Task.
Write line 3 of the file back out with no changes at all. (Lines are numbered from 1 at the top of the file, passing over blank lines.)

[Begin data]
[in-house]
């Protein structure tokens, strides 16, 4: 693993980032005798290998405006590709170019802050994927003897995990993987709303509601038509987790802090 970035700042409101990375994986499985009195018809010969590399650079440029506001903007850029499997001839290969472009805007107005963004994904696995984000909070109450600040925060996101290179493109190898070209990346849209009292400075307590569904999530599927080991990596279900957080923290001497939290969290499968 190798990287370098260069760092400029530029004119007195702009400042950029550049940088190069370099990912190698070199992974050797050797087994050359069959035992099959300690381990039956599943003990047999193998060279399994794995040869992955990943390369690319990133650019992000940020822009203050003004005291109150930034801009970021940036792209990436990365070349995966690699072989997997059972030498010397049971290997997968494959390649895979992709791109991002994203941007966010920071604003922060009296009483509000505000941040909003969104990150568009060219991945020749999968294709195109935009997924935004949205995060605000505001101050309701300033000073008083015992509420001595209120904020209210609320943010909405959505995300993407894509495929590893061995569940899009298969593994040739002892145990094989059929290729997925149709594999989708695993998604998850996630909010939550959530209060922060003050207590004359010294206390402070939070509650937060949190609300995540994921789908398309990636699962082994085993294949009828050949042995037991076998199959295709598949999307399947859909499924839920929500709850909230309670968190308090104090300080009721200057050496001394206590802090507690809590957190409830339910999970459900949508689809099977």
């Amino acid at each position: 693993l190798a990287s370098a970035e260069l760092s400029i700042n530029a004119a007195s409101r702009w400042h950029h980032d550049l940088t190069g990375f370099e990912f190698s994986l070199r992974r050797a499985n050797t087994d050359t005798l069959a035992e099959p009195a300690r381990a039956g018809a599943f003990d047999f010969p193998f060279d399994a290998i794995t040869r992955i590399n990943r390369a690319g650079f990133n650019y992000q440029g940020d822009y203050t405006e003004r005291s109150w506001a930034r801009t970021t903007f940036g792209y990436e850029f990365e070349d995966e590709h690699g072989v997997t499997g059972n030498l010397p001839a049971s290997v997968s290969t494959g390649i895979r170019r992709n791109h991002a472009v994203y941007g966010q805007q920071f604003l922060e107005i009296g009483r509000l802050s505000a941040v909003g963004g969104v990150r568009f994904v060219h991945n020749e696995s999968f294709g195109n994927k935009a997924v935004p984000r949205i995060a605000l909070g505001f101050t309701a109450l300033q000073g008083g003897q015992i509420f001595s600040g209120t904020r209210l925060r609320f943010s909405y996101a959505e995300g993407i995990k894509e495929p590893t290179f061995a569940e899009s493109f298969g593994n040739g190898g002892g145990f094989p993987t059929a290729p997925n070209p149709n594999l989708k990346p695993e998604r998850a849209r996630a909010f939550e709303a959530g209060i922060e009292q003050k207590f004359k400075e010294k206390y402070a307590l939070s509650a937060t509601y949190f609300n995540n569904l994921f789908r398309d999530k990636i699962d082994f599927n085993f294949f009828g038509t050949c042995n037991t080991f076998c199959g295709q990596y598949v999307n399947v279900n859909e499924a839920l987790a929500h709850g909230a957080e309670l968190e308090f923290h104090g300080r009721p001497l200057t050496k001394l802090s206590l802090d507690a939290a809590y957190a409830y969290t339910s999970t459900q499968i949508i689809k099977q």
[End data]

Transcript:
């Amino acid at each position: 693993l190798a990287s370098a970035e260069l760092s400029i700042n530029a004119a007195s409101r702009w400042h950029h980032d550049l940088t190069g990375f370099e990912f190698s994986l070199r992974r050797a499985n050797t087994d050359t005798l069959a035992e099959p009195a300690r381990a039956g018809a599943f003990d047999f010969p193998f060279d399994a290998i794995t040869r992955i590399n990943r390369a690319g650079f990133n650019y992000q440029g940020d822009y203050t405006e003004r005291s109150w506001a930034r801009t970021t903007f940036g792209y990436e850029f990365e070349d995966e590709h690699g072989v997997t499997g059972n030498l010397p001839a049971s290997v997968s290969t494959g390649i895979r170019r992709n791109h991002a472009v994203y941007g966010q805007q920071f604003l922060e107005i009296g009483r509000l802050s505000a941040v909003g963004g969104v990150r568009f994904v060219h991945n020749e696995s999968f294709g195109n994927k935009a997924v935004p984000r949205i995060a605000l909070g505001f101050t309701a109450l300033q000073g008083g003897q015992i509420f001595s600040g209120t904020r209210l925060r609320f943010s909405y996101a959505e995300g993407i995990k894509e495929p590893t290179f061995a569940e899009s493109f298969g593994n040739g190898g002892g145990f094989p993987t059929a290729p997925n070209p149709n594999l989708k990346p695993e998604r998850a849209r996630a909010f939550e709303a959530g209060i922060e009292q003050k207590f004359k400075e010294k206390y402070a307590l939070s509650a937060t509601y949190f609300n995540n569904l994921f789908r398309d999530k990636i699962d082994f599927n085993f294949f009828g038509t050949c042995n037991t080991f076998c199959g295709q990596y598949v999307n399947v279900n859909e499924a839920l987790a929500h709850g909230a957080e309670l968190e308090f923290h104090g300080r009721p001497l200057t050496k001394l802090s206590l802090d507690a939290a809590y957190a409830y969290t339910s999970t459900q499968i949508i689809k099977q």